Layton mother helping 2nd graders fall in love with reading, one chapter at a time

Kelsey Brown reads the first chapter of the Magic Bone series, "Be Careful What You Sniff For," to her daughter's second-grade class at Whitesides Elementary School in Layton.

Kelsey Brown reads the first chapter of the Magic Bone series, "Be Careful What You Sniff For," to her daughter's second-grade class at Whitesides Elementary School in Layton. (Kelsey Brown)


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Estimated read time: 3-4 minutes

LAYTON — A second-grade class at Whitesides Elementary School is falling in love with reading thanks to Kelsey Brown, to one of the students' moms who has mastered the art of the cliffhanger.

Every Friday, Brown visits her daughter's classroom and reads her and her classmates the first chapter in an engaging chapter book. Just as the kids can't wait to find out what happens next, Brown tells them they will have to read the book on their own to learn more.

Brown said she fell out of love with reading as a child because of being assigned to read specific books in school. She hopes that by introducing First Chapter Friday, an idea she found on Pinterest, she can teach her daughter's class from a young age that reading is fun.

"Landmark research by the Annie E. Casey Foundation has previously shown that reaching reading proficiency by third grade is a clear predictor of academic success," Scholastic reports. "And yet the Kids & Family Reading Report finds it is just at that stage that children's frequency of reading books for fun begins to drop: Only 35% of 9-year-olds report reading five to seven days a week compared to 57% of 8-year-olds."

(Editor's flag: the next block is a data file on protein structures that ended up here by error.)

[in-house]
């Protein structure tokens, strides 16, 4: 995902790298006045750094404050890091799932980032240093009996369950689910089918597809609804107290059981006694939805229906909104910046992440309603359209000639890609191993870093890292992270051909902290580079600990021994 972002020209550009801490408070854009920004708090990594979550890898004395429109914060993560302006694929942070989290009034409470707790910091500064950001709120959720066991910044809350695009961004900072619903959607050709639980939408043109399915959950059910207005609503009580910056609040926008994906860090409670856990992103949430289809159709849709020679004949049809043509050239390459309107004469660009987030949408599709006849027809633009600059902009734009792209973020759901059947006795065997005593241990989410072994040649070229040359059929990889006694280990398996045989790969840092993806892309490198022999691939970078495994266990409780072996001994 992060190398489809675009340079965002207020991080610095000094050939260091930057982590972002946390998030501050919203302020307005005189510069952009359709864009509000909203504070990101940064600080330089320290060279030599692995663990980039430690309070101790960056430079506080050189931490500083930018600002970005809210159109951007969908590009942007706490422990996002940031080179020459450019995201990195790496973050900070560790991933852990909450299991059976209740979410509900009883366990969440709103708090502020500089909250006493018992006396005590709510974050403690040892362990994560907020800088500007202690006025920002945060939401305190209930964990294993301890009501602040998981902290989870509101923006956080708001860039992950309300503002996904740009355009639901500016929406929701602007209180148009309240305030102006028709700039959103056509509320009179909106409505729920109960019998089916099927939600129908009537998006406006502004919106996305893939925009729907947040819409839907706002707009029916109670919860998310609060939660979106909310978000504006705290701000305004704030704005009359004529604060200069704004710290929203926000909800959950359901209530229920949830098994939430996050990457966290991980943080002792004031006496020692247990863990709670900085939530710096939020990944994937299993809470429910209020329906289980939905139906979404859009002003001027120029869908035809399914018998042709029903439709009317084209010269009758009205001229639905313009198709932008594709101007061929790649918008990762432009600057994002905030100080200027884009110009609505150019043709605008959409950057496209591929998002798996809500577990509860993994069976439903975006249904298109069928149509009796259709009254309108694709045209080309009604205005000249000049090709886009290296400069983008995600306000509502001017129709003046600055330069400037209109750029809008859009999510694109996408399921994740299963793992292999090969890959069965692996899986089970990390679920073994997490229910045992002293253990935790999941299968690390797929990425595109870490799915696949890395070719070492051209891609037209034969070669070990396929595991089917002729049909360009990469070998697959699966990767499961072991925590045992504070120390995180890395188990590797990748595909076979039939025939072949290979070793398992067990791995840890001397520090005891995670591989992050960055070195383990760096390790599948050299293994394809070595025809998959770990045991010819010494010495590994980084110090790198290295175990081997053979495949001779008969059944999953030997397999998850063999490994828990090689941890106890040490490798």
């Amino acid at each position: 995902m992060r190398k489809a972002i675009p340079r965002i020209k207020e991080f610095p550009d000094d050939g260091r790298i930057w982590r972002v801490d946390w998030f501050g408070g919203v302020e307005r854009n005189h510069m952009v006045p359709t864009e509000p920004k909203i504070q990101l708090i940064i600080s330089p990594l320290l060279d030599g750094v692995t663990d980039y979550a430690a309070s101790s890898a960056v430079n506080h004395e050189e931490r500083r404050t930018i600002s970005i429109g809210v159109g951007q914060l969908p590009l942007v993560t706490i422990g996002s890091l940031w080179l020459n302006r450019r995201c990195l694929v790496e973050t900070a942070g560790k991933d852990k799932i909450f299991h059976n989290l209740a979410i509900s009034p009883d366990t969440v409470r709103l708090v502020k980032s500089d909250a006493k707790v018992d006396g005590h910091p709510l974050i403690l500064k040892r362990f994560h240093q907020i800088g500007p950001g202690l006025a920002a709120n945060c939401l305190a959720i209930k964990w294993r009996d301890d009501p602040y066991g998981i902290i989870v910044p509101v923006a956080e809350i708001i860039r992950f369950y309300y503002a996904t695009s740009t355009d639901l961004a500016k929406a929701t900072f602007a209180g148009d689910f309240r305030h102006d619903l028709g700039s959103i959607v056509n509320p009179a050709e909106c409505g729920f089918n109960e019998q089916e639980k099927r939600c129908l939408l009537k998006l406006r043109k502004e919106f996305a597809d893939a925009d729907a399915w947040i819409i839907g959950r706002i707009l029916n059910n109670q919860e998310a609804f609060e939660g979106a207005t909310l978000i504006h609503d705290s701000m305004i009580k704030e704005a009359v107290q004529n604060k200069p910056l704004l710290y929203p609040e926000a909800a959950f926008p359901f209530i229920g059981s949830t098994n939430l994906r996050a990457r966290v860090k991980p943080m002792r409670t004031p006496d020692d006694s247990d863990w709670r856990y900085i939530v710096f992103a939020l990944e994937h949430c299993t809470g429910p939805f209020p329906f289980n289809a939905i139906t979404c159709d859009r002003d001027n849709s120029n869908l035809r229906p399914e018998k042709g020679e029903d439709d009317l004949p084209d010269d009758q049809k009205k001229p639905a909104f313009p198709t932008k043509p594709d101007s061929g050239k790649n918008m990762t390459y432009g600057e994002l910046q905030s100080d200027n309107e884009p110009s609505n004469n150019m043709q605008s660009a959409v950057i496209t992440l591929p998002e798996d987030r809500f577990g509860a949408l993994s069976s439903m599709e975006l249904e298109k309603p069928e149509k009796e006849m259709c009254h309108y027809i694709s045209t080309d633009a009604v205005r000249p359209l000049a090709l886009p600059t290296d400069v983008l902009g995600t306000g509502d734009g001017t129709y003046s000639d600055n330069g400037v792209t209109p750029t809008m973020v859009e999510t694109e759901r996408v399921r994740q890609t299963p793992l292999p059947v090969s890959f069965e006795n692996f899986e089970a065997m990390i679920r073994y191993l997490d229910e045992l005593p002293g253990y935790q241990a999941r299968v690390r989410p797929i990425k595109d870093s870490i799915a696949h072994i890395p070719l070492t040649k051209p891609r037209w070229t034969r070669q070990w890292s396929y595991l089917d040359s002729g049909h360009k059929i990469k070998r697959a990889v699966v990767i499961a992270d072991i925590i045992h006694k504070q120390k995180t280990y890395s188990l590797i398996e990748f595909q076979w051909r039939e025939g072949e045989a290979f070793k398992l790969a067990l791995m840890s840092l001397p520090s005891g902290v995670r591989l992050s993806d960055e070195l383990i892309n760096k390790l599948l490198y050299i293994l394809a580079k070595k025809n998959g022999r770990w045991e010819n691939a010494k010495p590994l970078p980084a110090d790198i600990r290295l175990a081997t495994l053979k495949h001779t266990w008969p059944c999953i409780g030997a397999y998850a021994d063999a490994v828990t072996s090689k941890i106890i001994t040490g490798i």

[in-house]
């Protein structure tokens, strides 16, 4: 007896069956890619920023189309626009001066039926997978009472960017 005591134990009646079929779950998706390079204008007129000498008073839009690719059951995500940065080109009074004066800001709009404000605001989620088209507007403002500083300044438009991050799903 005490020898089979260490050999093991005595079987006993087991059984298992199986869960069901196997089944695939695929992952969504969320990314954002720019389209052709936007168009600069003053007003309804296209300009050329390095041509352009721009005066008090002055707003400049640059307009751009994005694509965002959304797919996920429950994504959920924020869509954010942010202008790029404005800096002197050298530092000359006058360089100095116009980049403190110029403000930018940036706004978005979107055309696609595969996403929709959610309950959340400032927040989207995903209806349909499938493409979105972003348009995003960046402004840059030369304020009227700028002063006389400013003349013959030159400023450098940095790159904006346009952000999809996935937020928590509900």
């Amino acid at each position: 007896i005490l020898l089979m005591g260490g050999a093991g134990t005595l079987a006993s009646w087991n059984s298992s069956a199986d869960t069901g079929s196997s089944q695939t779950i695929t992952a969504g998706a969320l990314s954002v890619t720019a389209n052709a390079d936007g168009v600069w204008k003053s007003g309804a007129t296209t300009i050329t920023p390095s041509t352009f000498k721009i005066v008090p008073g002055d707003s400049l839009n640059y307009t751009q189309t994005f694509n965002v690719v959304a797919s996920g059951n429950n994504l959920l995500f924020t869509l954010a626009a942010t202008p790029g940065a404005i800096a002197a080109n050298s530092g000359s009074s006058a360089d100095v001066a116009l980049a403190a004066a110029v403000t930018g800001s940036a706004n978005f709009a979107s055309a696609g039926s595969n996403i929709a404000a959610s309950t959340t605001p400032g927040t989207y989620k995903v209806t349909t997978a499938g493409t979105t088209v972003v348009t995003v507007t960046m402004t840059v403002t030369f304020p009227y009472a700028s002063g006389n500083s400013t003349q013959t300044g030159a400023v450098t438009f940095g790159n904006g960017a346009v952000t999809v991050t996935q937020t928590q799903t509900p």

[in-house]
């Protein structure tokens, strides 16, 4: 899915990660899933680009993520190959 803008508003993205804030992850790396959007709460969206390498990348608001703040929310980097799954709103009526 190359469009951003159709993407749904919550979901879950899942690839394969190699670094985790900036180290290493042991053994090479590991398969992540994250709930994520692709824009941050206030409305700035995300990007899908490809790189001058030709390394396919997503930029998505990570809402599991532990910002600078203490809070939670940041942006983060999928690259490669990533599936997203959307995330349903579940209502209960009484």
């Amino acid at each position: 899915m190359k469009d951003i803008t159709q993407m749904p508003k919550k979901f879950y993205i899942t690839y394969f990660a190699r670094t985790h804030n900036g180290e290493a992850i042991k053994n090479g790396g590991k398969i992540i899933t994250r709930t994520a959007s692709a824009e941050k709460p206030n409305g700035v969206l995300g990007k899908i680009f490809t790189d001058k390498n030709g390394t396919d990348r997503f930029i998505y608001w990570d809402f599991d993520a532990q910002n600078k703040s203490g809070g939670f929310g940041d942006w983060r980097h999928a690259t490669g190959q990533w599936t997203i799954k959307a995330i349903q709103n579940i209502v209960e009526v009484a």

Brown feels especially sympathetic for this group of second graders since the onslaught of COVID-19 eclipsed their kindergarten year, and they've never known what a normal school year looks like.

"I'm trying to — with every bit of me — will these kids to want to read through that age 9," Brown said. "So if you can get them over that hump, they're going to be so much more successful."

Although the children love hearing Brown read them the stories, it isn't necessarily easy for them to get access to the books for themselves. Whitesides is a Title 1 school, and many of the children's parents are working during the day so they don't necessarily have the time to take them to the public library. Because they live in a low-income area, extra funds to buy books aren't easy to come by, either.

That's why Brown started a GoFundMe page to purchase more copies of the books she's read to the students and donate them to the school library. So far, she's raised $280, but that doesn't include the books anonymous donors have purchased off her Amazon wishlist, which totals up to more than $240 in books.

"I want to thank all the people who have already donated. I am just floored at the generosity of people and thank you so much for championing these children through a difficult time."

For those who would like to instill a love for reading in their young child, here is a list of the books and series Brown has introduced to the second-grade class:

*KSL.com does not assure that the money deposited to the account will be applied for the benefit of the persons named as beneficiaries. If you are considering a deposit to the account, you should consult your own advisors and otherwise proceed at your own risk.

More Reading Recommendations:


About the Author: Megan Christensen

Megan Christensen is an avid reader, writer and language snob. She received a bachelor's degree in communication with an emphasis in journalism from Brigham Young University-Idaho. Megan is passionate about sharing inspiring stories in Utah, where she lives with her husband and two kids. To read more of her articles, visit Megan's KSL.com author page.

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